Doesn’t that sound paradoxical? It is. But there are many neuronal disorders. It is hard to explain. They are blind people and if you ask them if they can see they will say no. They don’t lie, but they have a different kind of vision. It’s not about paranormal forces. It is the strange disturbance of “blind vision”.
A team of psychologists carried out an experiment. The volunteer was completely blind. They led him to a hallway full of obstacles. They took his stick away and asked him to walk down the corridor. He could move through the obstacles without stumbling once. How could it happen?
This man suffered from the strange “blind vision” disorder. Those who suffer from it deny being aware of the objects in front of them. But the facts show that they have to see them somehow.
In another case, a blind-sighted man was placed in front of a screen. They asked him to say what pictures were there. His hit rate was 90%.
Blind vision is caused by damage to an area of the brain called the primary visual cortex. Damage in this area can lead to blindness, sometimes totally, sometimes partially. How does blind vision work then? The eyes receive the light and convert it into information, which is then transmitted to the brain.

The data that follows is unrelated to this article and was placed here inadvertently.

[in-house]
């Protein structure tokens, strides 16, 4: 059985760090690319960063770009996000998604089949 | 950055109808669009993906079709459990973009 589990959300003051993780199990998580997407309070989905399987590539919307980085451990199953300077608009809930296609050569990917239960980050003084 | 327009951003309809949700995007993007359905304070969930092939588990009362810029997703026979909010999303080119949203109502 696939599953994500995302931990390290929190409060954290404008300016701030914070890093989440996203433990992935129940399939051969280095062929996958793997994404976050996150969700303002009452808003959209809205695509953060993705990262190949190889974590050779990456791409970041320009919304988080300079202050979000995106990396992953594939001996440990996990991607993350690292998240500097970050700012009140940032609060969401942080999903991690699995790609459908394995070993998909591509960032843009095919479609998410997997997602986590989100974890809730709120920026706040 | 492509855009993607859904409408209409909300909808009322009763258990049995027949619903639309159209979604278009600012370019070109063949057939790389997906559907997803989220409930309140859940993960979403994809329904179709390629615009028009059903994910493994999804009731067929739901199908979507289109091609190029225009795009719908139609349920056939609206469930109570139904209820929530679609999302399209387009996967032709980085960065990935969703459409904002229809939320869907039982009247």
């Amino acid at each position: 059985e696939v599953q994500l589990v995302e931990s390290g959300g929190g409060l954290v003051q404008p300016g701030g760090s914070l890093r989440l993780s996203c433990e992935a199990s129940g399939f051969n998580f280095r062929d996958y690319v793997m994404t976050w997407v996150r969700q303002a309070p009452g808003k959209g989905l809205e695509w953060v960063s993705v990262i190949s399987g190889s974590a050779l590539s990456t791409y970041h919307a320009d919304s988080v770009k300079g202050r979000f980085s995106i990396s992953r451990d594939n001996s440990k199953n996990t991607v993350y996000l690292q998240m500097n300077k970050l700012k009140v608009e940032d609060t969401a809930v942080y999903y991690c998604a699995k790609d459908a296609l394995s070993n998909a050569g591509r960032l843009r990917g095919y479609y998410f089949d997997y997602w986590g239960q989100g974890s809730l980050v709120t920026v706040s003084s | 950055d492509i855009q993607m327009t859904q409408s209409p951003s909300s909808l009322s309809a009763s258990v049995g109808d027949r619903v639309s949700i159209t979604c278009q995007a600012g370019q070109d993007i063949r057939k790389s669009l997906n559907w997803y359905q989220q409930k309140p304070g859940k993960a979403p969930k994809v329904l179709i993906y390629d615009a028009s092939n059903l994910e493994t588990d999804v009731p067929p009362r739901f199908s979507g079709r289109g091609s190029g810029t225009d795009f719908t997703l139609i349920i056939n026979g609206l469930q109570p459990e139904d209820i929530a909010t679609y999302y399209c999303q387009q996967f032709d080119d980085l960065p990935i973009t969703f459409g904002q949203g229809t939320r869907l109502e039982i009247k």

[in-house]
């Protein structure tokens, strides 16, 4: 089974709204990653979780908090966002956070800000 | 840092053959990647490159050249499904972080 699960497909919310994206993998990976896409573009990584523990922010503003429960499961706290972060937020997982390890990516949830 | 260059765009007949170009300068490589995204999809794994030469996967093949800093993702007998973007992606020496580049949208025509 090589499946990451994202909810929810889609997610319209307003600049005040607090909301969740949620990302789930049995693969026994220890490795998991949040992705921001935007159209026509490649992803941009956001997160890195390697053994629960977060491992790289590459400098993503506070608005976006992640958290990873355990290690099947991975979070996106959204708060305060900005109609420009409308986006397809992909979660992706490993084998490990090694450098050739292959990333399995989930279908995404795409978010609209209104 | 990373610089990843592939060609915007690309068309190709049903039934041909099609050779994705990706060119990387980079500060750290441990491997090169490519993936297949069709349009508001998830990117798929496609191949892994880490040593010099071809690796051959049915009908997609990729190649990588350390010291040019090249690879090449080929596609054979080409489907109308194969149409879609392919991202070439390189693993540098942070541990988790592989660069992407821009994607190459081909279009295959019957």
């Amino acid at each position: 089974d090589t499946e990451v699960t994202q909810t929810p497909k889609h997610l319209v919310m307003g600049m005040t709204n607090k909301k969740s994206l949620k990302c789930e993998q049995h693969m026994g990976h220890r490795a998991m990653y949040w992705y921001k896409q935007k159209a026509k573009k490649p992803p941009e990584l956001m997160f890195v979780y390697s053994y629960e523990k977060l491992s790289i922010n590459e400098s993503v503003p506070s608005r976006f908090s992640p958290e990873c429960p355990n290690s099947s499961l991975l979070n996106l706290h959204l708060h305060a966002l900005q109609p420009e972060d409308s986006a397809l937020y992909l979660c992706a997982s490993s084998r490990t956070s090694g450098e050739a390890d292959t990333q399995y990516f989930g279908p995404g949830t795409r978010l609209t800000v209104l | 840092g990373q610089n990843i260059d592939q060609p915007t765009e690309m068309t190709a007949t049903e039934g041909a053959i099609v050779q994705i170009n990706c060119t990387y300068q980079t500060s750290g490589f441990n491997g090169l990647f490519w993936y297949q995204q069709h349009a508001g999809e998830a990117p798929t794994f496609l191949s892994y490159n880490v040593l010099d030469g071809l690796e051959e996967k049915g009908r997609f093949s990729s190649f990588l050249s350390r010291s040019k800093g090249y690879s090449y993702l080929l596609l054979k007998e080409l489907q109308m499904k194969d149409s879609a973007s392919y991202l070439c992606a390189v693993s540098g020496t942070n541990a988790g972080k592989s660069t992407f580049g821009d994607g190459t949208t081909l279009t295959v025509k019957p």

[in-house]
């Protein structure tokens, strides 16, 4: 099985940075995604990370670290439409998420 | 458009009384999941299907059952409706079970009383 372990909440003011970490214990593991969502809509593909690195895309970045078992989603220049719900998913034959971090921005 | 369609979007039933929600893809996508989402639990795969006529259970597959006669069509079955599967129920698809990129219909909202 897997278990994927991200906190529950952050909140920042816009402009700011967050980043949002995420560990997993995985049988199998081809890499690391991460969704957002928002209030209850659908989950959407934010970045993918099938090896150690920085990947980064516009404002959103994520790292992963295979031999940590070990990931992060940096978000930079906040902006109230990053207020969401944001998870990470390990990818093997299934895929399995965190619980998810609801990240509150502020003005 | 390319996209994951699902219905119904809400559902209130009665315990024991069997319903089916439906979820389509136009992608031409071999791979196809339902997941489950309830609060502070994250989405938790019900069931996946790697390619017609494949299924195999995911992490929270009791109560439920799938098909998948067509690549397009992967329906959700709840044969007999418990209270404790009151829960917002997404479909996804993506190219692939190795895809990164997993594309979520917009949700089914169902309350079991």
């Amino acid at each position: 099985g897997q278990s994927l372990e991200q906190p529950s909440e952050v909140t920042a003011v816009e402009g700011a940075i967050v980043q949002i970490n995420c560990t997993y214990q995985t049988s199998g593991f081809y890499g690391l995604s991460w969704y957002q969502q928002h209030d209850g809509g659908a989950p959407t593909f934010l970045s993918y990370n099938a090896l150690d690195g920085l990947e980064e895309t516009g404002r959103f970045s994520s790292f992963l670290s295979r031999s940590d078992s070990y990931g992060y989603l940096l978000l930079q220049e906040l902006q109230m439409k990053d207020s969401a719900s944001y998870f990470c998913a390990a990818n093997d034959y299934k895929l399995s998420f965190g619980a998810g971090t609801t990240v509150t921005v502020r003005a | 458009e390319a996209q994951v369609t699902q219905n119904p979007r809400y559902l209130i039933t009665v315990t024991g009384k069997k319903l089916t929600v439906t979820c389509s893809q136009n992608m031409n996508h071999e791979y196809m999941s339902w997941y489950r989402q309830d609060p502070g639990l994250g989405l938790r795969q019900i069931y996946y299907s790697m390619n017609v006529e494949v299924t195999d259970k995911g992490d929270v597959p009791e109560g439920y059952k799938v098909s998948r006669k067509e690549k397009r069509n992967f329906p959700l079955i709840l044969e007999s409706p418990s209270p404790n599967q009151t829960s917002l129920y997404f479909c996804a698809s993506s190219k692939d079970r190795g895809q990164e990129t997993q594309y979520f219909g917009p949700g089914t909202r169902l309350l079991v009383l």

This information travels to the brain in a number of ways and ends in the primary visual cortex. In the blind, this area is damaged and cannot process information appropriately. It never reaches consciousness.
However, this information continues to be processed by other intact areas of the visual system.
Blind vision has caused a lot of controversy. Some psychologists argue that people with this problem may know what they are up to. Although it is vague and difficult to describe.
However, determining whether someone knows something special is a complicated and very delicate task. There is no “test” to recognize consciousness. We can certainly ask. However, interpreting what people say about their own experiences can be a complex task.
Some people with blind eyesight report “visual pinpricks” or “dark shadows”. Could some awareness remain?
If you look at what the brain can do without consciousness, interesting questions arise. Are blind people aware of what lies ahead? What is your conscience really like? How is it different from the types of consciousness that we are most familiar with? And exactly where does consciousness begin and end in the brain?
The strange disturbance of “blind vision” reveals the blurred boundaries at the limits of vision and consciousness. In cases like blind vision, it is less and less clear whether our normal concepts like “perception”, “consciousness” and “seeing” are up to the task of adequately describing and explaining what really happens.
There is no doubt that our knowledge of the brain and its functions still has a long way to go. Isn’t that exciting?